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The Forensic Science Education Programs Accreditation Commission (FEPAC) encourages universities providing forensic science degrees to develop and implement pattern evidence degree programs. FEPAC believes that a paradigm shift in the education and training of pattern evidence disciplines such as latent print analysis, firearms and tool marks analysis, handwriting analysis, and impressions analysis is needed.
The 2009 National Academy of Sciences (NAS) Report, Strengthening Forensic Science in the United States: A Path Forward, was critical of many areas of forensic science, particularly the areas of pattern and impression evidence.1 Numerous calls for research and education in these disciplines are present throughout the Report. In the discussion concerning forensic science education, the Report states:
Forensic science examiners need additional training in the principles, practices, and contexts of scientific methodology, as well as in the distinctive features of their specialty. … it is crucially important to improve undergraduate and graduate forensic science programs. The legitimization of practices in the forensic science disciplines must be based on established scientific knowledge, principles, and practices, which are best learned through formal education. Apprenticeship has a secondary role. (pg. 238)
Despite the call for formal education programs to address this deficiency, very few programs exist in pattern evidence-based disciplines. The majority of new examiners continue to rely almost exclusively on knowledge passed down from examiner to examiner through on-the-job training and apprenticeships. This is a problem for two reasons.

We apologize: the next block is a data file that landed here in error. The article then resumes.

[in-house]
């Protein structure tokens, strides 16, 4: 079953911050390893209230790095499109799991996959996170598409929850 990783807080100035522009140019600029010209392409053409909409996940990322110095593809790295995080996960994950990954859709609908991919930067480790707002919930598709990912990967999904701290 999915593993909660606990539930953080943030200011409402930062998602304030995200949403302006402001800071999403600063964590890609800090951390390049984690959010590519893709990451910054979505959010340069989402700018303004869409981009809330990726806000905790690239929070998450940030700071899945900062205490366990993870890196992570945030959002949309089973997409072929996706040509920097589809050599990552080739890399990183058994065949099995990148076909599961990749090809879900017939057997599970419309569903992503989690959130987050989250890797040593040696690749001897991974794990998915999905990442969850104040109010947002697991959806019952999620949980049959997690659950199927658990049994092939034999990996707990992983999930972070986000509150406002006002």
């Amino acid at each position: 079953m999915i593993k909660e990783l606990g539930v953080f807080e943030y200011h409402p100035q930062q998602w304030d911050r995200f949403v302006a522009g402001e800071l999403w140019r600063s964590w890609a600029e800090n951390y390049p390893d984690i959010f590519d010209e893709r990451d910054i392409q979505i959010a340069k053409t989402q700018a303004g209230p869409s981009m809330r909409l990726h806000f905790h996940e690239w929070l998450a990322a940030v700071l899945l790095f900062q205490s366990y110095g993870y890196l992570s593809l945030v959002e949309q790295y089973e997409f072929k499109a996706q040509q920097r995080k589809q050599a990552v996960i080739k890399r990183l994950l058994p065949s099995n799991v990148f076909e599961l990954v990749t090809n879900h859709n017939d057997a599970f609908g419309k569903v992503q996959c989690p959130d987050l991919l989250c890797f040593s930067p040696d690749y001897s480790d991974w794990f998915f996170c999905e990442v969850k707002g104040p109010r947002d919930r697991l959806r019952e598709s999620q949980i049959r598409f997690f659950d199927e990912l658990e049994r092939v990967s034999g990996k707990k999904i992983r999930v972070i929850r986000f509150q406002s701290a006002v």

First, the training period of an entry-level forensic scientist in the pattern evidence disciplines takes a minimum of two years. This is more than twice as long as the training period for entry-level forensic chemists and biologists. If there were more university forensic programs specializing in pattern evidence, as there are in forensic chemistry and biology, then both the theoretical and practical on-the-job training could be significantly reduced.
Second, the continuous passing down of knowledge from one generation of pattern evidence examiners to the next through apprentice-based training impedes the opportunity for implementing new technology. Topological-based computer analysis of pattern evidence has been undergoing research and development for years; yet, minimal progress has been made in transitioning such technology into the crime laboratory. Rather, the field continues to rely on more subjective visual comparisons for the analysis of pattern evidence casework.
It is the belief of FEPAC that a philosophical change is needed in regard to the training and education of future pattern evidence examiners. This change involves forensic professionals, educators, and researchers joining forces with physicists, engineers, and computer scientists to create and implement university curriculums in pattern evidence. Such a change will better prepare graduates for pattern evidence positions in the workplace as well as accelerate the evolution of the pattern evidence disciplines. As the recognized accreditation body for forensic science education in the United States, FEPAC offers this statement of support for the expansion of pattern evidence curricula and welcomes all feedback and requests for further guidance.
1 National Academy of Sciences, Strengthening Forensic Science in the United States: A Path Forward (2009) https://www.ncjrs.gov/pdffiles1/nij/grants/228091.pdf.